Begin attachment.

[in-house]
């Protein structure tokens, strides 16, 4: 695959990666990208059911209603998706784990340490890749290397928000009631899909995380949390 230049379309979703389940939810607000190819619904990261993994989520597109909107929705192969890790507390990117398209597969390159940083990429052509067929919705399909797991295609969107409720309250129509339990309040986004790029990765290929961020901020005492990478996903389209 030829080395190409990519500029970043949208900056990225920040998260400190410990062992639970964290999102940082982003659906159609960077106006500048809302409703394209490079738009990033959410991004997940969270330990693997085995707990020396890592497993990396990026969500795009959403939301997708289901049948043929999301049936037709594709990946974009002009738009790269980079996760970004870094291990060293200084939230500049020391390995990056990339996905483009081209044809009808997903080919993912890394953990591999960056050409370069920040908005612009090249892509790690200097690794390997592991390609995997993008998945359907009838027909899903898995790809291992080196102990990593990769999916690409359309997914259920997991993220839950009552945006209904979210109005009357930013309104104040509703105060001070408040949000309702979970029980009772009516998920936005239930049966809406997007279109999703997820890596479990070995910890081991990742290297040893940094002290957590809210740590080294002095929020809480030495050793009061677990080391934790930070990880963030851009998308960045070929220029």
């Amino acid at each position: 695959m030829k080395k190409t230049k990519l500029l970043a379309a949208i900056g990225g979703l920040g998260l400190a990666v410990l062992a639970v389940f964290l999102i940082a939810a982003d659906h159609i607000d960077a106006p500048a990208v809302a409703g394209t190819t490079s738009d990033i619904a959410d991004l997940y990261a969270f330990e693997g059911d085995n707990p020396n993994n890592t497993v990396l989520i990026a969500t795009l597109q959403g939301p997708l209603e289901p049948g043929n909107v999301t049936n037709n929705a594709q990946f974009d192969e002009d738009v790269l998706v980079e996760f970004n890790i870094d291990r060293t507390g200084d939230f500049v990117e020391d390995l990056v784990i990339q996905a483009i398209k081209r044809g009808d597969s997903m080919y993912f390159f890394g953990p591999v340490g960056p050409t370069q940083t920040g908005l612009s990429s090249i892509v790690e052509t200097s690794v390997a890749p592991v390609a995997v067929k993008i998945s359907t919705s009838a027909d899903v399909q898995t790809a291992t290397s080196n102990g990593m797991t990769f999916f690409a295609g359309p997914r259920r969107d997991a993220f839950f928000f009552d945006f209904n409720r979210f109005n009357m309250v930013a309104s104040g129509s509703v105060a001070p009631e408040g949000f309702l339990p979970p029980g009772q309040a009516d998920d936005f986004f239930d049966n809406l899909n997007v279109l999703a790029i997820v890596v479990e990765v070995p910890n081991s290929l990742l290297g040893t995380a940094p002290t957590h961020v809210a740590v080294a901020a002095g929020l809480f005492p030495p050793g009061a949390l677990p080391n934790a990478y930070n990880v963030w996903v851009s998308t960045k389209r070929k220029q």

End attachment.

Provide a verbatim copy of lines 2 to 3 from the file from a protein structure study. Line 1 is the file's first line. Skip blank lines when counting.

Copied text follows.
């Protein structure tokens, strides 16, 4: 695959990666990208059911209603998706784990340490890749290397928000009631899909995380949390 230049379309979703389940939810607000190819619904990261993994989520597109909107929705192969890790507390990117398209597969390159940083990429052509067929919705399909797991295609969107409720309250129509339990309040986004790029990765290929961020901020005492990478996903389209 030829080395190409990519500029970043949208900056990225920040998260400190410990062992639970964290999102940082982003659906159609960077106006500048809302409703394209490079738009990033959410991004997940969270330990693997085995707990020396890592497993990396990026969500795009959403939301997708289901049948043929999301049936037709594709990946974009002009738009790269980079996760970004870094291990060293200084939230500049020391390995990056990339996905483009081209044809009808997903080919993912890394953990591999960056050409370069920040908005612009090249892509790690200097690794390997592991390609995997993008998945359907009838027909899903898995790809291992080196102990990593990769999916690409359309997914259920997991993220839950009552945006209904979210109005009357930013309104104040509703105060001070408040949000309702979970029980009772009516998920936005239930049966809406997007279109999703997820890596479990070995910890081991990742290297040893940094002290957590809210740590080294002095929020809480030495050793009061677990080391934790930070990880963030851009998308960045070929220029």
């Amino acid at each position: 695959m030829k080395k190409t230049k990519l500029l970043a379309a949208i900056g990225g979703l920040g998260l400190a990666v410990l062992a639970v389940f964290l999102i940082a939810a982003d659906h159609i607000d960077a106006p500048a990208v809302a409703g394209t190819t490079s738009d990033i619904a959410d991004l997940y990261a969270f330990e693997g059911d085995n707990p020396n993994n890592t497993v990396l989520i990026a969500t795009l597109q959403g939301p997708l209603e289901p049948g043929n909107v999301t049936n037709n929705a594709q990946f974009d192969e002009d738009v790269l998706v980079e996760f970004n890790i870094d291990r060293t507390g200084d939230f500049v990117e020391d390995l990056v784990i990339q996905a483009i398209k081209r044809g009808d597969s997903m080919y993912f390159f890394g953990p591999v340490g960056p050409t370069q940083t920040g908005l612009s990429s090249i892509v790690e052509t200097s690794v390997a890749p592991v390609a995997v067929k993008i998945s359907t919705s009838a027909d899903v399909q898995t790809a291992t290397s080196n102990g990593m797991t990769f999916f690409a295609g359309p997914r259920r969107d997991a993220f839950f928000f009552d945006f209904n409720r979210f109005n009357m309250v930013a309104s104040g129509s509703v105060a001070p009631e408040g949000f309702l339990p979970p029980g009772q309040a009516d998920d936005f986004f239930d049966n809406l899909n997007v279109l999703a790029i997820v890596v479990e990765v070995p910890n081991s290929l990742l290297g040893t995380a940094p002290t957590h961020v809210a740590v080294a901020a002095g929020l809480f005492p030495p050793g009061a949390l677990p080391n934790a990478y930070n990880v963030w996903v851009s998308t960045k389209r070929k220029q």